The NBA Draft means a lot of different things for different people. For the players, it’s turning a lifelong dream into reality. For the Kentucky basketball program, it’s a recruiting infomercial. For my friends and I, it’s a five hour game of seeing who will create the most entertaining combinations on their new respective teams.
Karl-Anthony Towns alongside Andrew Wiggins in Minnesota and a Philadelphia frontcourt with Nerlens Noel and Jahlil Okafor are some of the most intriguing new pairs, but it gets crazier when former Cats and Cards are competing for playing time.
Boogie and Trill
The loudest cheers of the night followed the number six pick in the draft. We rejoiced with screams of “YES!” and shared high-fives all around knowing DeMarcus Cousins will share the post with Willie Cauley-Stein. Boogie’s future in Sacaremento has been shaky as of late, but it looks as though the franchise was trying to appease their best player by picking up WCS. From an in-game perspective, it’s an awesome combo, pairing Willie’s defense with Boogie’s offense, similar to the mashup of Okafor’s offense and Nerlens’ defense in Philly. Let’s hope George Karl calms down so we can see some West Coast magic.
James Young, Terry Rozier and R.J. Hunter
The Boston Celtics somehow made the playoffs last year in rebuilding mode. This year they’re trying to find the right guards to fit into Brad Stevens’ system. The competition is set between a former Cats and Card, with the Georgia State phenom. The battles in preseason practice will be epic, but maybe not as intriguing as what happens behind closed doors between Young and Rozier. In their two matchups in 2014, Young combined for 27 points, Rozier had 5.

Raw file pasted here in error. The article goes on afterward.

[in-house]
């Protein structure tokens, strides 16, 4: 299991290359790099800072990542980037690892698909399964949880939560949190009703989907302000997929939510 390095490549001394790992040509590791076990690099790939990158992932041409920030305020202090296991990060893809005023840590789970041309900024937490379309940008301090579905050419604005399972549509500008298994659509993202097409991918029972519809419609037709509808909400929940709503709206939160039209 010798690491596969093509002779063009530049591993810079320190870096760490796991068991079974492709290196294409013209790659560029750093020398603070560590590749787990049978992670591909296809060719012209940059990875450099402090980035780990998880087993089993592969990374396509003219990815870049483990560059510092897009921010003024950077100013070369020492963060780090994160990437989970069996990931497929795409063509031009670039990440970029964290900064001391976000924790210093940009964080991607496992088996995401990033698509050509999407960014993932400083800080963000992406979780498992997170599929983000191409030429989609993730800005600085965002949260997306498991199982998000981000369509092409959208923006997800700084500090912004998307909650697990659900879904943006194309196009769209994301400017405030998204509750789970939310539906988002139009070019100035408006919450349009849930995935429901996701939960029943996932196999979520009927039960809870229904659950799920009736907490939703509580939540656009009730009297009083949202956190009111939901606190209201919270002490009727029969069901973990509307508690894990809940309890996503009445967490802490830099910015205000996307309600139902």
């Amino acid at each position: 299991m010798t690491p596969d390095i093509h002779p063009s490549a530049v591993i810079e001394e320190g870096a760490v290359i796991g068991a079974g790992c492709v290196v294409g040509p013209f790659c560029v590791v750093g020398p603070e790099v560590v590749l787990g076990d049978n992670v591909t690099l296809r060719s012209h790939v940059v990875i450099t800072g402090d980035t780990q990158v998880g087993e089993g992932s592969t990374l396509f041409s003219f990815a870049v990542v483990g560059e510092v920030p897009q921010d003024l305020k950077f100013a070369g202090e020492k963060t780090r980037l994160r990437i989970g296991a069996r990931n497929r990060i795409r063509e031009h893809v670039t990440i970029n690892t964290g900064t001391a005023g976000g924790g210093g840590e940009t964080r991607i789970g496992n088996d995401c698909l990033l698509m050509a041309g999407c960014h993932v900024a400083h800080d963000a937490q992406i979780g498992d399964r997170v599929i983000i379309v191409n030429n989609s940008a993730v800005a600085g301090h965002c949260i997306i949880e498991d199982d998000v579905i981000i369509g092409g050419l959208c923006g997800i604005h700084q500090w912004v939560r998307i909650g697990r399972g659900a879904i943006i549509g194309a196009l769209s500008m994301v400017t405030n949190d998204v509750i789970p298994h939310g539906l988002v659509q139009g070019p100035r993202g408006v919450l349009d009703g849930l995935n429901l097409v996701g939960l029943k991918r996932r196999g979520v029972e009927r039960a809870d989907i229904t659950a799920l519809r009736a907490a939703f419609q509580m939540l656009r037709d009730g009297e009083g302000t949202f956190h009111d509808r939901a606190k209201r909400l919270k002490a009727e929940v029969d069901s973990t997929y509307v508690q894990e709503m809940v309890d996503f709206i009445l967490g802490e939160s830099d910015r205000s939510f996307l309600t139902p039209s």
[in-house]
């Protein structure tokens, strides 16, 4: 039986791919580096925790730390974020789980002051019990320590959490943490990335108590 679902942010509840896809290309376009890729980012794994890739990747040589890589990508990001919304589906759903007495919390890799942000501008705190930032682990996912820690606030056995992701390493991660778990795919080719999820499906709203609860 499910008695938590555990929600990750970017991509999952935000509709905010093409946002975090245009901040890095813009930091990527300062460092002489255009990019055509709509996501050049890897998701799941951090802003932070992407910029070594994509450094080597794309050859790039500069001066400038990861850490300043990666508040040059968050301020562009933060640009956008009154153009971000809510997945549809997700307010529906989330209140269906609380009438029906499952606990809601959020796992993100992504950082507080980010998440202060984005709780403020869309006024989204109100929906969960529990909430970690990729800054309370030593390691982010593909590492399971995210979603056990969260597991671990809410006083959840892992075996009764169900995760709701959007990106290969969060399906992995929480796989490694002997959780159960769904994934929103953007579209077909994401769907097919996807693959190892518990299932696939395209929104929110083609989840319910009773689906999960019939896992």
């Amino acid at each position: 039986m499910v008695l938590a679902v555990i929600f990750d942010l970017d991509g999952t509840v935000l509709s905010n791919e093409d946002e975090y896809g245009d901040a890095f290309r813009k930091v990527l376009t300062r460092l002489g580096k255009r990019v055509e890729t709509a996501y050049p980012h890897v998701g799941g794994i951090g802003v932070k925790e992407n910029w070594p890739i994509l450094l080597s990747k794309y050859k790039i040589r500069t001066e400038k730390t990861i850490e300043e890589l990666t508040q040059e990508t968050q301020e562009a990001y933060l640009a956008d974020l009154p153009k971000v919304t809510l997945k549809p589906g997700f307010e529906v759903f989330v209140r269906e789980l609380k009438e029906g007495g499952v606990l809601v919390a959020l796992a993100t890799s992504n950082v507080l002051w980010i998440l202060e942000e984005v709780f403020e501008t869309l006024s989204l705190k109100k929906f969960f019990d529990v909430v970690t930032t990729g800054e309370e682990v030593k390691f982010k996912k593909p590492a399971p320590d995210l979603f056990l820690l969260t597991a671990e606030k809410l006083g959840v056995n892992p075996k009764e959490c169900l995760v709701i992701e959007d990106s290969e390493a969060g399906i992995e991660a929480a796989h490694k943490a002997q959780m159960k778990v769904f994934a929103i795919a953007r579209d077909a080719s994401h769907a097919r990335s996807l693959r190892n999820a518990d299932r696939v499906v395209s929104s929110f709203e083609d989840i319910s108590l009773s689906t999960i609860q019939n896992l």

The Phoenix Suns Backcourt
The Phoenix Suns might as well change their name to “Kentucky West.” Brandon Knight, Eric Bledsoe, Archie Goodwin, and now Devin Booker. I watched an entire Suns game last year just for those three. Add Booker to the equation and I guarantee I won’t be the only Cat fan regularly watching the Suns.
Andrew Harrison and Russ Smith in Memphis
At first, it looked as if the Suns were doubling down with Cats in the backcourt. It was heartbreaking to hear Harrison was leaving, until I remembered he’ll be competing for a spot as Mike Conley Jr.’s backup with Russ Smith. The way they’re viewed by the fan bases make it even more intriguing: Russ is beloved by Louisville fans and has been very likable for Big Blue; Andrew has received plenty of criticism from his own fans, while the rivals down have never shied away from their hate. Their playing styles and personalities contrast as well. During the two games against each other in the 2014 season it was pretty even: Russ had 42 points and 7 assists, Andrew 32 points and 9 assists but got both wins. After both collegiate battles, it’s actually in Memphis where the debate will be settled, “Who’s better? Andrew or Russ?”
Montrezl and The Real T. Jones in Houston
This position battle has even greater implications. The winner will earn a spot as a starter/sixth man for the runners-up in the Western Conference. Juxtaposing their games creates a dichotomy: Harrel brings reckless energy and great rebounding, where Jones brings a more refined offensive game to a man who’s motor was relentlessly questioned by Dick Vitale at Indiana. Hopefully the competition improves both of their games, rather than revealing their weaknesses.